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Cybersecurity Today and Tomorrow: Pay Now or Pay Later
other instances, security issues emerged as a prominent element of a study as the study unfolded (see, for example, (5) Continued Review of the Tax Systems Modernization of the Internal Revenue Service, 1996;5 (6) Realizing the Potential of C4I, 1999;6 and (7) Embedded, Everywhere, 20017). (Hereinafter, these reports are referenced by number.)
Security issues continue to be an important part of CSTB’s portfolio, and CSTB recently held workshops that explored how to deal with the insider threat to security (2000) and various legal issues associated with protecting critical infrastructure (2001). Though the most recent of the comprehensive reports was issued 2 years ago and the earliest 11 years ago, not much has changed with respect to security as it is practiced, notwithstanding further evolution of the public policy framework and an increase in our perception of the risks involved. The unfortunate reality is that relative to the magnitude of the threat, our ability and willingness to deal with threats have, on balance, changed for the worse (6), making many of the analyses, findings, and recommendations of these reports all the more relevant, timely, and applicable today. This document presents the enduring findings and recommendations from that body of work, and it includes excerpts from three of the reports listed above.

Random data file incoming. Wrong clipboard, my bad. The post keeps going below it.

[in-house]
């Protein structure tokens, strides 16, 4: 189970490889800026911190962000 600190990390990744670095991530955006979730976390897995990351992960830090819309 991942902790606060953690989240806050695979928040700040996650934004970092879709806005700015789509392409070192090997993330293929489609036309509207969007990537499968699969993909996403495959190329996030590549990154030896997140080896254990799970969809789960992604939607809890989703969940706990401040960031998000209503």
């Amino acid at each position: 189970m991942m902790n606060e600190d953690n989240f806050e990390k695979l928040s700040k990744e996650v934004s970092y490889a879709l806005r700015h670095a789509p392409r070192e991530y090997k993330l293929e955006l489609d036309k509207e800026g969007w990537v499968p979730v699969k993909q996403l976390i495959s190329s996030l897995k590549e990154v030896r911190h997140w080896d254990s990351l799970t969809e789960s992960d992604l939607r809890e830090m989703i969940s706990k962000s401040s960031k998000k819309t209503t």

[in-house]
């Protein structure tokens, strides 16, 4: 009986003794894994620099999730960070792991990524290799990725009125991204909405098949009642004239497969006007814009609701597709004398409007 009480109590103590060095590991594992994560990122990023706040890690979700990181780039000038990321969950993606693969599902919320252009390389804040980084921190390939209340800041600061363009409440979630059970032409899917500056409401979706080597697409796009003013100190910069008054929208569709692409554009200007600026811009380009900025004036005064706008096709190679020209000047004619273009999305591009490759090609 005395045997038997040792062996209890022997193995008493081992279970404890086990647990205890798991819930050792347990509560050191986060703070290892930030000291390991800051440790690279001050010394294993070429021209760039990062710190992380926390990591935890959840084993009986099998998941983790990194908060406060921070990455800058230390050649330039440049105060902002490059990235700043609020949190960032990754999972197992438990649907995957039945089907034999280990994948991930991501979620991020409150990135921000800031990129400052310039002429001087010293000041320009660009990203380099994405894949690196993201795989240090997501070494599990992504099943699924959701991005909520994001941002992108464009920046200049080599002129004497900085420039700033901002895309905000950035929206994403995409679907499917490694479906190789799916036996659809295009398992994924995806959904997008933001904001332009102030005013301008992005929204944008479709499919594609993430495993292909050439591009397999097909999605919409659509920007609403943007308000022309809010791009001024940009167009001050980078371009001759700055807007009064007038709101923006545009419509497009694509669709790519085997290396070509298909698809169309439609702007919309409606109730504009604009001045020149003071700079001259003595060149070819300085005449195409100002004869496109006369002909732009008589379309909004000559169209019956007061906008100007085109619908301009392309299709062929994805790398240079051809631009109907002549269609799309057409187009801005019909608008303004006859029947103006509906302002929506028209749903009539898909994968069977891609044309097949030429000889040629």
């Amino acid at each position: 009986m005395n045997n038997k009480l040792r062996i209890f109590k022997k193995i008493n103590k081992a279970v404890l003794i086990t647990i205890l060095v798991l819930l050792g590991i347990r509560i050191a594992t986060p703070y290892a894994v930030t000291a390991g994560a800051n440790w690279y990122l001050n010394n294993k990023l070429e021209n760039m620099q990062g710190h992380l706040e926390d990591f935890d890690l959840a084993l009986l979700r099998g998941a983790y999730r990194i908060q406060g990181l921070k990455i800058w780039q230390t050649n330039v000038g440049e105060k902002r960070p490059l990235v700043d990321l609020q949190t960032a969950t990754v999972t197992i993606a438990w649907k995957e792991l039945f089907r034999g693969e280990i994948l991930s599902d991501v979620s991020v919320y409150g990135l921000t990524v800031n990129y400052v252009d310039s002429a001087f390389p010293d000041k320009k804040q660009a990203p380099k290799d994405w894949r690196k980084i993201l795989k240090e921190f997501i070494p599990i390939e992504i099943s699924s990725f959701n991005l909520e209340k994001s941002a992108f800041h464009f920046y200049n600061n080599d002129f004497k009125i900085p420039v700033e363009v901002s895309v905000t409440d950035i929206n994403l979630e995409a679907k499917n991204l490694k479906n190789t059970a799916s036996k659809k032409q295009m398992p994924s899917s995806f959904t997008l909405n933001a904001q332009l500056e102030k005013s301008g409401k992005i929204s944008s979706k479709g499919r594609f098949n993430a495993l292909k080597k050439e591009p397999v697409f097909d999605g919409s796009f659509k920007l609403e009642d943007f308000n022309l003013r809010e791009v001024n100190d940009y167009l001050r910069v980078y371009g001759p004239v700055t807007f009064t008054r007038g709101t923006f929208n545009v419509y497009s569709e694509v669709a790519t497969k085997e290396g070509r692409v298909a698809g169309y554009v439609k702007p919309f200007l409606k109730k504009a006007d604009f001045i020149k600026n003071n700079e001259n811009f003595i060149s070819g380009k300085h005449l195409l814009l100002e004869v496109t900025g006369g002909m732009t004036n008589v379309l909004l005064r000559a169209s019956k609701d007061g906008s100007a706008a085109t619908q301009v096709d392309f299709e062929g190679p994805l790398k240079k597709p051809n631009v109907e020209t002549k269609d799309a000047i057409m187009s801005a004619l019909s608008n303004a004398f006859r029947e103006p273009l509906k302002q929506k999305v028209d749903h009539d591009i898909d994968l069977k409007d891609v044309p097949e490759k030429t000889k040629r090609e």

THE NATURE OF CYBERTHREATS
Much of modern life depends on computers and computer networks. For many people, the most visible interaction they have with computers is typing at the keyboard of the computer. But computers and networks are critical for key functions such as managing and operating nuclear power plants, dams, the electric power grid, the air traffic control system, and the financial infrastructure. Computers are also instrumental in the day-to-day operations of companies, organizations, and government. Companies large and small rely on computers to manage payroll, to track inventory and sales, and to perform research and development. Distribution of food and energy from producer to retail consumer relies on computers and networks at every stage. Nearly everyone in business or government
Computer Science and Telecommunications Board, National Research Council. 1996. Continued Review of the Tax Systems Modernization of the Internal Revenue Service: Final Report. National Academy Press, Washington, D.C.
Computer Science and Telecommunications Board, National Research Council. 1999. Realizing the Potential of C4I: Fundamental Challenges. National Academy Press, Washington, D.C.
Computer Science and Telecommunications Board, National Research Council. 2001. Embedded, Everywhere: A Research Agenda for Networked Systems of Embedded Computers. National Academy Press, Washington, D.C.